Right at the beginning of the talk, they mention the new
backdrop-filter CSS declaration, which I haven't heard of. Looking at the MDN page for it you'll find the following definition:
The backdrop-filter CSS property lets you apply graphical effects such as blurring or color shifting to the area behind an element. Because it applies to everything behind the element, to see the effect you must make the element or its background at least partially transparent.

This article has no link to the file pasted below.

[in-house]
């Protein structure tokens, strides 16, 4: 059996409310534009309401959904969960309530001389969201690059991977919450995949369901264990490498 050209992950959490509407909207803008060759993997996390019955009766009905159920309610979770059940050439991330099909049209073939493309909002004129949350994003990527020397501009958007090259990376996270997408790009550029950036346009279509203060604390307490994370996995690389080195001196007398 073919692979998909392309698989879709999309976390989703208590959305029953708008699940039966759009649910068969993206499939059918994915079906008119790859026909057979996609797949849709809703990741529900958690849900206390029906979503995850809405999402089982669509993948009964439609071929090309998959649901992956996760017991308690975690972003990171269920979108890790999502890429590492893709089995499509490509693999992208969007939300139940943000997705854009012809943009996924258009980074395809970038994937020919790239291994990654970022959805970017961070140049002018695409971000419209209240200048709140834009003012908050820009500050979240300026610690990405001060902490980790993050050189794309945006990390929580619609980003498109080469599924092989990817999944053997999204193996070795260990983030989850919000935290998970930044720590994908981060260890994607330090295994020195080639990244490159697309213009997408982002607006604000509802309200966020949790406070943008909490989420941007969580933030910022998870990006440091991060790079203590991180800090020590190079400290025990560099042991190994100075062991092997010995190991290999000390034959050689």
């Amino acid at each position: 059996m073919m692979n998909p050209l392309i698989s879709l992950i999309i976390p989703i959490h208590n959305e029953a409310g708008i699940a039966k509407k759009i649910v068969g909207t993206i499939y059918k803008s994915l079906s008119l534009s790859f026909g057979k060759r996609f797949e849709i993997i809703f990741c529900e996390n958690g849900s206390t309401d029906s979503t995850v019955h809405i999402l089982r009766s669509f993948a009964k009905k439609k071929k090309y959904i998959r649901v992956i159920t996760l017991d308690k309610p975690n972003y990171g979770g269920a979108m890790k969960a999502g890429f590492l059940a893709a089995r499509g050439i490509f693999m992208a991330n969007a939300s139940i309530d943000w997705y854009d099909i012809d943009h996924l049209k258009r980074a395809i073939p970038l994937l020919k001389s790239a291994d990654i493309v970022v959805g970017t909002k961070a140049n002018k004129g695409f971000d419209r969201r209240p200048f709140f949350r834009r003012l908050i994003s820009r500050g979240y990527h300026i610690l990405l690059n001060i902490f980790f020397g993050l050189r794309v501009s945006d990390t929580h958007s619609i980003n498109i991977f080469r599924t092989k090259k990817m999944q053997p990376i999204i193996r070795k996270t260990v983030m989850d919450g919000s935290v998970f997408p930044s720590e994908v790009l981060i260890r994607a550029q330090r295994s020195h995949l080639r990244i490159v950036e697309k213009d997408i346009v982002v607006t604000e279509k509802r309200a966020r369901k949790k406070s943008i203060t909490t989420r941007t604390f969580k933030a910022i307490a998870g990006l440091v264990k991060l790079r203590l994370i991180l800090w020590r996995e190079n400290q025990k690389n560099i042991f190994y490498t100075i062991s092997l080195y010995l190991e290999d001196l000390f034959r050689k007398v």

I remember, years ago, when I started web development, I was trying to make a frosty glass effect possible (an element with a white background and blurred shine-through)...
This effect is now possible with one line of CSS. The CSS property is supported across recent major desktop browsers and has a global support of 80%. If you use
backdrop-filter today make sure that you use it as enhancement to your site. Your site and its design should still work for the 20% not seeing fancy backdrop effects. :)
But still, years ago this was not possible, we live in a good web dev world these days!
You can play with it on CodePen.
Reply to Stefan